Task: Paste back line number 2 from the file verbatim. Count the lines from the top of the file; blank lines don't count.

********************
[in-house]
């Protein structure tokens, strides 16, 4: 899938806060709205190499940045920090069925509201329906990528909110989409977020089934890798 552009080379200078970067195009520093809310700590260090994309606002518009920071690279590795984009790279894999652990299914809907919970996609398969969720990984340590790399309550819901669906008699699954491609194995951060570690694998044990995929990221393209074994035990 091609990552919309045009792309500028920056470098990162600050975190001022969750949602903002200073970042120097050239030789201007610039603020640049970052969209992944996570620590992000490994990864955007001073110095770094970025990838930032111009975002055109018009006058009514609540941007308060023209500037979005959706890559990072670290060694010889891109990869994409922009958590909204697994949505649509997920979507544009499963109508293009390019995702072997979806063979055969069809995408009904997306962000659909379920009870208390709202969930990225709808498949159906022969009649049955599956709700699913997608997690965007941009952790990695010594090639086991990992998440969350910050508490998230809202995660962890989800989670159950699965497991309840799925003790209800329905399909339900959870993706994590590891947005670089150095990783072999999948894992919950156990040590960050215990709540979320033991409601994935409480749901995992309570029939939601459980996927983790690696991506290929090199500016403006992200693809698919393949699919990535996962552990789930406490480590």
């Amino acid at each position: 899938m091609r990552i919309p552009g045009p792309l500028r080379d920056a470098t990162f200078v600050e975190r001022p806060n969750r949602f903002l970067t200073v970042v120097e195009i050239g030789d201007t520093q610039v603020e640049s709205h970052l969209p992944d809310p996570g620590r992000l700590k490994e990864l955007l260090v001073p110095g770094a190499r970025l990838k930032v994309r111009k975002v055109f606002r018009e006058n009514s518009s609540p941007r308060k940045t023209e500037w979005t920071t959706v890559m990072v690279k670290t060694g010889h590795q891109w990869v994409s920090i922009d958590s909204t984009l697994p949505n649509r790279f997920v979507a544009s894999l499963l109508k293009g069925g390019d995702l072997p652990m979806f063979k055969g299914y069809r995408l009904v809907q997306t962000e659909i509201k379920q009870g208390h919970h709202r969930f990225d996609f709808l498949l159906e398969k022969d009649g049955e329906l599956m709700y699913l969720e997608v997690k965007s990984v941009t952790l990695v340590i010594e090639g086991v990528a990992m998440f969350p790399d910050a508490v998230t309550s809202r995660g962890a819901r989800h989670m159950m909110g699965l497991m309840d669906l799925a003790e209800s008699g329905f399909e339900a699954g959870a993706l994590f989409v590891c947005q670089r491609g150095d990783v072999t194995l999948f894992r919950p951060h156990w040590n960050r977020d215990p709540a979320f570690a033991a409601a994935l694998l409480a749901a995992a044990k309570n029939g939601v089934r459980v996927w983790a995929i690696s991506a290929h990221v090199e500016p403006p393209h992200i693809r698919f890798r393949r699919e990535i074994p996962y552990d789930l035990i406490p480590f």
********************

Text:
């Protein structure tokens, strides 16, 4: 899938806060709205190499940045920090069925509201329906990528909110989409977020089934890798 552009080379200078970067195009520093809310700590260090994309606002518009920071690279590795984009790279894999652990299914809907919970996609398969969720990984340590790399309550819901669906008699699954491609194995951060570690694998044990995929990221393209074994035990 091609990552919309045009792309500028920056470098990162600050975190001022969750949602903002200073970042120097050239030789201007610039603020640049970052969209992944996570620590992000490994990864955007001073110095770094970025990838930032111009975002055109018009006058009514609540941007308060023209500037979005959706890559990072670290060694010889891109990869994409922009958590909204697994949505649509997920979507544009499963109508293009390019995702072997979806063979055969069809995408009904997306962000659909379920009870208390709202969930990225709808498949159906022969009649049955599956709700699913997608997690965007941009952790990695010594090639086991990992998440969350910050508490998230809202995660962890989800989670159950699965497991309840799925003790209800329905399909339900959870993706994590590891947005670089150095990783072999999948894992919950156990040590960050215990709540979320033991409601994935409480749901995992309570029939939601459980996927983790690696991506290929090199500016403006992200693809698919393949699919990535996962552990789930406490480590």